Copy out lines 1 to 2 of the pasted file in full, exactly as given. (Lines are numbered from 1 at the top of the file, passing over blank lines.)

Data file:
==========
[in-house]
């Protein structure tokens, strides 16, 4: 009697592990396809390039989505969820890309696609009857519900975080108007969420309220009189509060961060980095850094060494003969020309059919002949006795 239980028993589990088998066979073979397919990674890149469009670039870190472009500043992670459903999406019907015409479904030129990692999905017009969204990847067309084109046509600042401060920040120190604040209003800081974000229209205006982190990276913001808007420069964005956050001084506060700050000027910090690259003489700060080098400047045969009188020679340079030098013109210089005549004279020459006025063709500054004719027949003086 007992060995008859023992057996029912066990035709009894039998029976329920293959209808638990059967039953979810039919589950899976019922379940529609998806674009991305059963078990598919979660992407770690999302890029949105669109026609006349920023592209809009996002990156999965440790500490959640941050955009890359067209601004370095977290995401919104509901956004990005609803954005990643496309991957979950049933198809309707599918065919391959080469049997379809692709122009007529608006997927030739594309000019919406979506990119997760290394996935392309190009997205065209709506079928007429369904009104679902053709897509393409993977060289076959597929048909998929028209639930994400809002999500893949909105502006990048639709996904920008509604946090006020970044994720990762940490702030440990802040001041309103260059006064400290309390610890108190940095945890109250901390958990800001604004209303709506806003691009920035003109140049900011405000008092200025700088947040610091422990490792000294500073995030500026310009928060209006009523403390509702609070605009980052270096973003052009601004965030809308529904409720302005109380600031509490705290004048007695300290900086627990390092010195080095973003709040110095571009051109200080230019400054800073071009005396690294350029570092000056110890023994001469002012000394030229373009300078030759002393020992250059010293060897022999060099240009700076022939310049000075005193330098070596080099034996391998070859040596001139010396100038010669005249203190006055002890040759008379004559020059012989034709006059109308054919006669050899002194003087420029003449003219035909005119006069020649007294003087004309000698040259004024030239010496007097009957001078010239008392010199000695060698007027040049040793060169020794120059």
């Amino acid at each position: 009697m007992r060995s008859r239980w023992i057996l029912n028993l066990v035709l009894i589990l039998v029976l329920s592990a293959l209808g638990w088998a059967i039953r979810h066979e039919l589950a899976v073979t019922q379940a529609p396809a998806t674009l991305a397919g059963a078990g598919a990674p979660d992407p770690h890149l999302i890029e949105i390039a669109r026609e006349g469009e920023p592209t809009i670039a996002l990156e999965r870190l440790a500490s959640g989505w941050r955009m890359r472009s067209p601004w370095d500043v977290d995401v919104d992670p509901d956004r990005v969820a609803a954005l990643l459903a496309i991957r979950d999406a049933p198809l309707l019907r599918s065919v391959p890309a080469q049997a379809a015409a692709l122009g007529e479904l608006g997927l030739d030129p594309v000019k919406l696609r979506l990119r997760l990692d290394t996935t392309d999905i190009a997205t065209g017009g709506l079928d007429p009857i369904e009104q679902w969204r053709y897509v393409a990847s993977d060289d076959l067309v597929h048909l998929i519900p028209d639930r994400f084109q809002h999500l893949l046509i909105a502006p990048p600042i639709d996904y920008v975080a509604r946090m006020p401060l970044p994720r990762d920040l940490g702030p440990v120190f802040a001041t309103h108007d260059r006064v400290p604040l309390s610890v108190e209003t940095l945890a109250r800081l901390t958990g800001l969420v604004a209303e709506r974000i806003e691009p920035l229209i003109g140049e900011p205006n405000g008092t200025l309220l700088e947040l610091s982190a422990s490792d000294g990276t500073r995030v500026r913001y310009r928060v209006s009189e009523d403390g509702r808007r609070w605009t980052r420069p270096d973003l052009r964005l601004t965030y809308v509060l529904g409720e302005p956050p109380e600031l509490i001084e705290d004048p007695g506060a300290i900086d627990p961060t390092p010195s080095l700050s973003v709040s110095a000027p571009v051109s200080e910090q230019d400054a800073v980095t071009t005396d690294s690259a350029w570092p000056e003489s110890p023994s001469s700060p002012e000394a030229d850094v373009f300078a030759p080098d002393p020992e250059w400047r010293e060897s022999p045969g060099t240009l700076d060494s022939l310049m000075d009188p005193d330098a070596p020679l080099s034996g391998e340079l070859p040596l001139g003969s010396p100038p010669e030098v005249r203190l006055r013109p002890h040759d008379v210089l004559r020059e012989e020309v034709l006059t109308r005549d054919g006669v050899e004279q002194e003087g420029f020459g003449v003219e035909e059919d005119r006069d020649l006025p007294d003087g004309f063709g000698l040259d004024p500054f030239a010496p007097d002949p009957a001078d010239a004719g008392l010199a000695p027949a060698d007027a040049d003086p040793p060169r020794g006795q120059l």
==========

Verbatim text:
[in-house]
């Protein structure tokens, strides 16, 4: 009697592990396809390039989505969820890309696609009857519900975080108007969420309220009189509060961060980095850094060494003969020309059919002949006795 239980028993589990088998066979073979397919990674890149469009670039870190472009500043992670459903999406019907015409479904030129990692999905017009969204990847067309084109046509600042401060920040120190604040209003800081974000229209205006982190990276913001808007420069964005956050001084506060700050000027910090690259003489700060080098400047045969009188020679340079030098013109210089005549004279020459006025063709500054004719027949003086 007992060995008859023992057996029912066990035709009894039998029976329920293959209808638990059967039953979810039919589950899976019922379940529609998806674009991305059963078990598919979660992407770690999302890029949105669109026609006349920023592209809009996002990156999965440790500490959640941050955009890359067209601004370095977290995401919104509901956004990005609803954005990643496309991957979950049933198809309707599918065919391959080469049997379809692709122009007529608006997927030739594309000019919406979506990119997760290394996935392309190009997205065209709506079928007429369904009104679902053709897509393409993977060289076959597929048909998929028209639930994400809002999500893949909105502006990048639709996904920008509604946090006020970044994720990762940490702030440990802040001041309103260059006064400290309390610890108190940095945890109250901390958990800001604004209303709506806003691009920035003109140049900011405000008092200025700088947040610091422990490792000294500073995030500026310009928060209006009523403390509702609070605009980052270096973003052009601004965030809308529904409720302005109380600031509490705290004048007695300290900086627990390092010195080095973003709040110095571009051109200080230019400054800073071009005396690294350029570092000056110890023994001469002012000394030229373009300078030759002393020992250059010293060897022999060099240009700076022939310049000075005193330098070596080099034996391998070859040596001139010396100038010669005249203190006055002890040759008379004559020059012989034709006059109308054919006669050899002194003087420029003449003219035909005119006069020649007294003087004309000698040259004024030239010496007097009957001078010239008392010199000695060698007027040049040793060169020794120059």